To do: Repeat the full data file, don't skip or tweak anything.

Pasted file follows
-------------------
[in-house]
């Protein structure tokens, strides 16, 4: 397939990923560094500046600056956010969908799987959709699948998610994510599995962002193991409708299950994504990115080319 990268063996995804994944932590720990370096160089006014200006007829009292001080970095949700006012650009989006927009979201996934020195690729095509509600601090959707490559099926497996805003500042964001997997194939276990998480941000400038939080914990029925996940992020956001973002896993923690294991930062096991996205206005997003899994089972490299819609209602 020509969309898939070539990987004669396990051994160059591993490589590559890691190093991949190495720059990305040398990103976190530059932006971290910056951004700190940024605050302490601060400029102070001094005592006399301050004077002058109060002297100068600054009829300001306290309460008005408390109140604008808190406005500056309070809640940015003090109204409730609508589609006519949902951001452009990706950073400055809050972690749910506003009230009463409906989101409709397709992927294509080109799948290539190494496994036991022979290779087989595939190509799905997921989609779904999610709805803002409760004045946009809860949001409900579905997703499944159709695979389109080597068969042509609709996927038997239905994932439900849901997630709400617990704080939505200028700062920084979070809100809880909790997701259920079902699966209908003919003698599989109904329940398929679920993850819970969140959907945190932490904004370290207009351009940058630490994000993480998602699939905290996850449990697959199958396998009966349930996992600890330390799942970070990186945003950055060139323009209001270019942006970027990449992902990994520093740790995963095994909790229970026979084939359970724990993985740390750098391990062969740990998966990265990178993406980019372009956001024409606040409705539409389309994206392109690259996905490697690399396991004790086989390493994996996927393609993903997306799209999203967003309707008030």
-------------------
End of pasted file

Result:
[in-house]
């Protein structure tokens, strides 16, 4: 397939990923560094500046600056956010969908799987959709699948998610994510599995962002193991409708299950994504990115080319 990268063996995804994944932590720990370096160089006014200006007829009292001080970095949700006012650009989006927009979201996934020195690729095509509600601090959707490559099926497996805003500042964001997997194939276990998480941000400038939080914990029925996940992020956001973002896993923690294991930062096991996205206005997003899994089972490299819609209602 020509969309898939070539990987004669396990051994160059591993490589590559890691190093991949190495720059990305040398990103976190530059932006971290910056951004700190940024605050302490601060400029102070001094005592006399301050004077002058109060002297100068600054009829300001306290309460008005408390109140604008808190406005500056309070809640940015003090109204409730609508589609006519949902951001452009990706950073400055809050972690749910506003009230009463409906989101409709397709992927294509080109799948290539190494496994036991022979290779087989595939190509799905997921989609779904999610709805803002409760004045946009809860949001409900579905997703499944159709695979389109080597068969042509609709996927038997239905994932439900849901997630709400617990704080939505200028700062920084979070809100809880909790997701259920079902699966209908003919003698599989109904329940398929679920993850819970969140959907945190932490904004370290207009351009940058630490994000993480998602699939905290996850449990697959199958396998009966349930996992600890330390799942970070990186945003950055060139323009209001270019942006970027990449992902990994520093740790995963095994909790229970026979084939359970724990993985740390750098391990062969740990998966990265990178993406980019372009956001024409606040409705539409389309994206392109690259996905490697690399396991004790086989390493994996996927393609993903997306799209999203967003309707008030």